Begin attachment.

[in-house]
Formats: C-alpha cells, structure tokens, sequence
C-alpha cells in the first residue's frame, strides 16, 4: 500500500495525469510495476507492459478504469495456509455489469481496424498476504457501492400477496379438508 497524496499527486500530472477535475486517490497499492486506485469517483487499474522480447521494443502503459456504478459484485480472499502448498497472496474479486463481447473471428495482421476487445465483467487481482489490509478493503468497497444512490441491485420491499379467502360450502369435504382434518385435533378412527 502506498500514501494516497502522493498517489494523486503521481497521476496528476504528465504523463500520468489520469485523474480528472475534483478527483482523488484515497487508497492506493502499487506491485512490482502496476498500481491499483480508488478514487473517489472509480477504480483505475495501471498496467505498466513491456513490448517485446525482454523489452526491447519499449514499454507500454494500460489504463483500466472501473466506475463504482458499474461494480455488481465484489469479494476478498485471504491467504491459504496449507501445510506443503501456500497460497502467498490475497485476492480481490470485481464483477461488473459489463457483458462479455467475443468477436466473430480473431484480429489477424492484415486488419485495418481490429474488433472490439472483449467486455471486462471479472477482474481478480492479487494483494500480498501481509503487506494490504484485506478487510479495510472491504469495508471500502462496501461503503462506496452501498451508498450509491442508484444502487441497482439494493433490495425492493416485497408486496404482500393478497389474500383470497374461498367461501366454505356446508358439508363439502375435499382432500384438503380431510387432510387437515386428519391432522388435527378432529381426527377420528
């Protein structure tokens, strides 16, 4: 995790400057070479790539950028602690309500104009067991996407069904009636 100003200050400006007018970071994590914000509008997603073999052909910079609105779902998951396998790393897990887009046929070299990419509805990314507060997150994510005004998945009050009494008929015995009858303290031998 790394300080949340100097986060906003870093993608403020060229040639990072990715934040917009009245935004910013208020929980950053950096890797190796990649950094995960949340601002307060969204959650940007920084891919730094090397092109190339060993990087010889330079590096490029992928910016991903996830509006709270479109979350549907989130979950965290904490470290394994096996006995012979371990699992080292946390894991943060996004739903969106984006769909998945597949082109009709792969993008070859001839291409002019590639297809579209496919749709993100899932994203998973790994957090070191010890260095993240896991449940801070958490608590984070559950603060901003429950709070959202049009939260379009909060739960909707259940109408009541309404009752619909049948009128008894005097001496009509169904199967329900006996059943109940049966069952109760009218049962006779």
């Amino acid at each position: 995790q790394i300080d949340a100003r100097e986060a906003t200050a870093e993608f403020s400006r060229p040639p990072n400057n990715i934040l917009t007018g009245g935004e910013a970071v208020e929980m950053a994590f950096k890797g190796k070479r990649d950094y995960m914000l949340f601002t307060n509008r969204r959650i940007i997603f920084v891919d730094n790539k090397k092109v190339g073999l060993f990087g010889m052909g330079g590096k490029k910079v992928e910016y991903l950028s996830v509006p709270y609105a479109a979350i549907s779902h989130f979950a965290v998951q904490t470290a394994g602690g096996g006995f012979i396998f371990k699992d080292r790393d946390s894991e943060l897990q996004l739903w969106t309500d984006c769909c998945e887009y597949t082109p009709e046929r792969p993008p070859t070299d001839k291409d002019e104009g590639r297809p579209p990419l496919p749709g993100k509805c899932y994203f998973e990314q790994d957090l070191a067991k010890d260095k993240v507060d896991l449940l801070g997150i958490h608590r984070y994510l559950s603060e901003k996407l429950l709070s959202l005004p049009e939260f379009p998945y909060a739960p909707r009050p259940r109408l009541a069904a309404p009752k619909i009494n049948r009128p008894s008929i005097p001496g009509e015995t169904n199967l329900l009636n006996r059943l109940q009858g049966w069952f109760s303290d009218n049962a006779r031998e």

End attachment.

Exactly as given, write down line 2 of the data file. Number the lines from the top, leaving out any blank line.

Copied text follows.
Formats: C-alpha cells, structure tokens, sequence